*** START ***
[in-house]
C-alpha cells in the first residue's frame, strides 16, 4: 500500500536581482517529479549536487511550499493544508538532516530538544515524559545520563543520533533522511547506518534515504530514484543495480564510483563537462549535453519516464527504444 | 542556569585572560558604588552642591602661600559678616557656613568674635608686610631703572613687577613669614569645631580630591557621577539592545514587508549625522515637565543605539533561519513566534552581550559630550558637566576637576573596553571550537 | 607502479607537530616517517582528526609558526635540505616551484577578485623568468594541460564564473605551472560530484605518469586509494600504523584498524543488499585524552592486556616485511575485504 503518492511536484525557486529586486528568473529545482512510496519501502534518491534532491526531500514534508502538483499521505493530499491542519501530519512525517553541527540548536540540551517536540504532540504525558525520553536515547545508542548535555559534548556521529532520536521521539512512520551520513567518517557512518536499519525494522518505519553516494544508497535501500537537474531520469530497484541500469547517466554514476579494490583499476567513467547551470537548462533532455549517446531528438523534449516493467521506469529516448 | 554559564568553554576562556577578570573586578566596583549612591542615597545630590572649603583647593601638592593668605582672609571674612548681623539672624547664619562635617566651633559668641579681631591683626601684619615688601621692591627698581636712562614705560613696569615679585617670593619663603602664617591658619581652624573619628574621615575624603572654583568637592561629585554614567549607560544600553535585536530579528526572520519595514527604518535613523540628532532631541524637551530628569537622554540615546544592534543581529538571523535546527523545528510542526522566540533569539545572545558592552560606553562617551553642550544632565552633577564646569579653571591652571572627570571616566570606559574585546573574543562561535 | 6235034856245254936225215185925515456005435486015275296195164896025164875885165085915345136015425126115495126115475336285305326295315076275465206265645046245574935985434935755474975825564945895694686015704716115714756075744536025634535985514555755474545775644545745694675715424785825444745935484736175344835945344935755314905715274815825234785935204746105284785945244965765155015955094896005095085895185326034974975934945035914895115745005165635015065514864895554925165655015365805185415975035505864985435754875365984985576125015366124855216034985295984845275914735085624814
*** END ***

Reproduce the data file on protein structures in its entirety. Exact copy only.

[in-house]
C-alpha cells in the first residue's frame, strides 16, 4: 500500500536581482517529479549536487511550499493544508538532516530538544515524559545520563543520533533522511547506518534515504530514484543495480564510483563537462549535453519516464527504444 | 542556569585572560558604588552642591602661600559678616557656613568674635608686610631703572613687577613669614569645631580630591557621577539592545514587508549625522515637565543605539533561519513566534552581550559630550558637566576637576573596553571550537 | 607502479607537530616517517582528526609558526635540505616551484577578485623568468594541460564564473605551472560530484605518469586509494600504523584498524543488499585524552592486556616485511575485504 503518492511536484525557486529586486528568473529545482512510496519501502534518491534532491526531500514534508502538483499521505493530499491542519501530519512525517553541527540548536540540551517536540504532540504525558525520553536515547545508542548535555559534548556521529532520536521521539512512520551520513567518517557512518536499519525494522518505519553516494544508497535501500537537474531520469530497484541500469547517466554514476579494490583499476567513467547551470537548462533532455549517446531528438523534449516493467521506469529516448 | 554559564568553554576562556577578570573586578566596583549612591542615597545630590572649603583647593601638592593668605582672609571674612548681623539672624547664619562635617566651633559668641579681631591683626601684619615688601621692591627698581636712562614705560613696569615679585617670593619663603602664617591658619581652624573619628574621615575624603572654583568637592561629585554614567549607560544600553535585536530579528526572520519595514527604518535613523540628532532631541524637551530628569537622554540615546544592534543581529538571523535546527523545528510542526522566540533569539545572545558592552560606553562617551553642550544632565552633577564646569579653571591652571572627570571616566570606559574585546573574543562561535 | 6235034856245254936225215185925515456005435486015275296195164896025164875885165085915345136015425126115495126115475336285305326295315076275465206265645046245574935985434935755474975825564945895694686015704716115714756075744536025634535985514555755474545775644545745694675715424785825444745935484736175344835945344935755314905715274815825234785935204746105284785945244965765155015955094896005095085895185326034974975934945035914895115745005165635015065514864895554925165655015365805185415975035505864985435754875365984985576125015366124855216034985295984845275914735085624814